Contact: Brenon Daly
In addition to getting insight into what corporate development officials plan to buy in the coming year, our annual survey also asked which company they thought made the smartest acquisition during the previous year. (See our full report on the survey.) So which company gets the coveted Golden Tombstone for 2008? Hewlett-Packard, for its $13.9bn purchase of EDS in May.
However, in handing out this peer-voted accolade, we hope that HP doesn’t stumble after stepping up to the dais to accept it, as happened to last year’s winner. (Maybe this is a variation of the ‘Sports Illustrated cover jinx,’ which is a surprisingly accurate predictor of which team is about to hit an inexplicable – and intractable – slump.) Our 2007 Golden Tombstone went to Citrix for its $500m pickup of XenSource.
Although Citrix had promised big things for the virtualization startup, it is coming up short. When the ink had just dried on the acquisition, Citrix talked about $50m (or even higher, privately) of 2008 revenue from the startup, which had no sales to speak of when it sold. Now, it looks like XenDesktop and XenServer will actually contribute about $25m for the year. Granted, the startup XenSource and the 46-year-old EDS are at opposite ends of the corporate lifecycle, and the strategies that drove the deals are completely different. Still, we’re a superstitious bunch, particularly when we’ve already had so much bad luck on the market.
Shares of Citrix jumped 5% Wednesday on reheated rumors that Microsoft may be bidding for its longtime partner. Volume in Citrix shares was about 50% heavier than average. One source indicated that Microsoft would be paying $36 for each Citrix share, which is essentially where Citrix started the year.
This rumor, of course, has made the rounds before. We noted in April that although both IBM and Cisco were rumored suitors for Citrix, our top pick for the acquirer would be Microsoft. (The two companies have been close for years, with Citrix being one of just two companies with access to the Windows source code.) All that said, however, we don’t see Microsoft buying Citrix. (How would Microsoft handle the fact that XenSource, which is arguably Citrix’s most-coveted asset, is built on open source software?)
As to why the rumor resurfaced Wednesday, we might trace that back to a misread of Microsoft’s announcement the day before that it was planning to sell some $2bn of commercial paper. The thinking is that Redmond might be prepping an even larger offering. But looking at Microsoft’s current balance sheet, it could buy Citrix four times over with the cash and short-term investments it already holds.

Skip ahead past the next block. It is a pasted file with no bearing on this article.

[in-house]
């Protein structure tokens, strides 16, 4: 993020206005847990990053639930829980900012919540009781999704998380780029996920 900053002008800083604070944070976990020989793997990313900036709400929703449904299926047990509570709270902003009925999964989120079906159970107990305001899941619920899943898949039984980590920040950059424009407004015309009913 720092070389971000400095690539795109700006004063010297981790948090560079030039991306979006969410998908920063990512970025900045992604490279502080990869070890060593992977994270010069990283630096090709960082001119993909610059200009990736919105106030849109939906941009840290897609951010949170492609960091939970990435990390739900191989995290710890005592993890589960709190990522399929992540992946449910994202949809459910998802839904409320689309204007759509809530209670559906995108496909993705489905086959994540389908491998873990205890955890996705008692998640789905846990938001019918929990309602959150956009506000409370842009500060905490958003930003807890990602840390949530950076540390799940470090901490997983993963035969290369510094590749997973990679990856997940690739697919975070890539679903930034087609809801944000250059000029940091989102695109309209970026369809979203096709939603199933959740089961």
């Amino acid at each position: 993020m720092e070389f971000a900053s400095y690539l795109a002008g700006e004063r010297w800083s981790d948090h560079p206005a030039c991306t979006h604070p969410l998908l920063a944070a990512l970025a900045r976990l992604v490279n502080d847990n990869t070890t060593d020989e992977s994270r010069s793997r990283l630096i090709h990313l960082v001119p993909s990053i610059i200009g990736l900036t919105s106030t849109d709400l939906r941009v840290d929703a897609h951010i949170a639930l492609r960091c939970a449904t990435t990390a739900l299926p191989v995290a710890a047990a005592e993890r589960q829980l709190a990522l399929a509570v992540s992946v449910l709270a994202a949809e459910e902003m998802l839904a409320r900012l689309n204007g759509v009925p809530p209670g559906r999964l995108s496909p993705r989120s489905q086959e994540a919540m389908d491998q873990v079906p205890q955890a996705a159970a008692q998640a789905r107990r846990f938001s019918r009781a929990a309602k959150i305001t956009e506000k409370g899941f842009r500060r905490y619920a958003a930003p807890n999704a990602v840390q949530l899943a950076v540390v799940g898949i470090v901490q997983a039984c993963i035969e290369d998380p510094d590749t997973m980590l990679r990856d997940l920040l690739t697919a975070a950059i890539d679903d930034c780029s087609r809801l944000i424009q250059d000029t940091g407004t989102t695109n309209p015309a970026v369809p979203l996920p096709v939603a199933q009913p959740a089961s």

Although Cisco chief executive John Chambers has thrown cold water on speculation about a large acquisition, the market continues to buzz about possible deals by the networking giant. Observers who think Cisco is big-game hunting point to a number of unusual moves from the company, which – with a bit of reading between the lines – appear to suggest something big is brewing.
For starters, they point to the fact that Cisco has largely stepped out of dealflow, inking just two deals so far in 2008. (We recently noted Cisco’s conspicuous absence, just a day before it announced its $120m purchase of network device configuration vendor Pure Networks.) In comparison, this time last year Cisco had inked nine acquisitions. Additionally, Cisco has drastically scaled back its share repurchase program, perhaps suggesting the company is stockpiling cash for a big deal.
Of course, most of the rumors have concerned a possible pairing of Cisco and EMC, largely so Cisco could get its hands on VMware. (EMC sports a market capitalization of $30bn.) This comes on the heels of earlier rumors that Cisco might be looking at Citrix, largely so it could get its hands on XenSource.
We have a new name to toss into the Cisco M&A rumor mill: McAfee, which has a $6bn market cap. Speculation has recently surfaced that the networking company is eyeing the largest IT security pure play, a combination that would allow Cisco – for the first time – to have control over endpoints. It would pick up a solid portfolio of security products from McAfee, notably encryption and port and device control offerings, as well as potentially salvaging Cisco’s disastrous NAC effort. (And as an added bonus with the deal, Cisco could stick it to Symantec. Cisco has little love for Symantec.)
Whether a deal materializes, or even is being considered, we would expect Cisco to emphasize security much more in the future. It recently handed the division over to Scott Weiss, who came with the January 2007 acquisition of IronPort Systems. A VC who has invested in Weiss’ companies over the years (Weiss also ran Hotmail) said he wouldn’t be surprised if Cisco turned over the entire business to Weiss when Chambers decides to step down.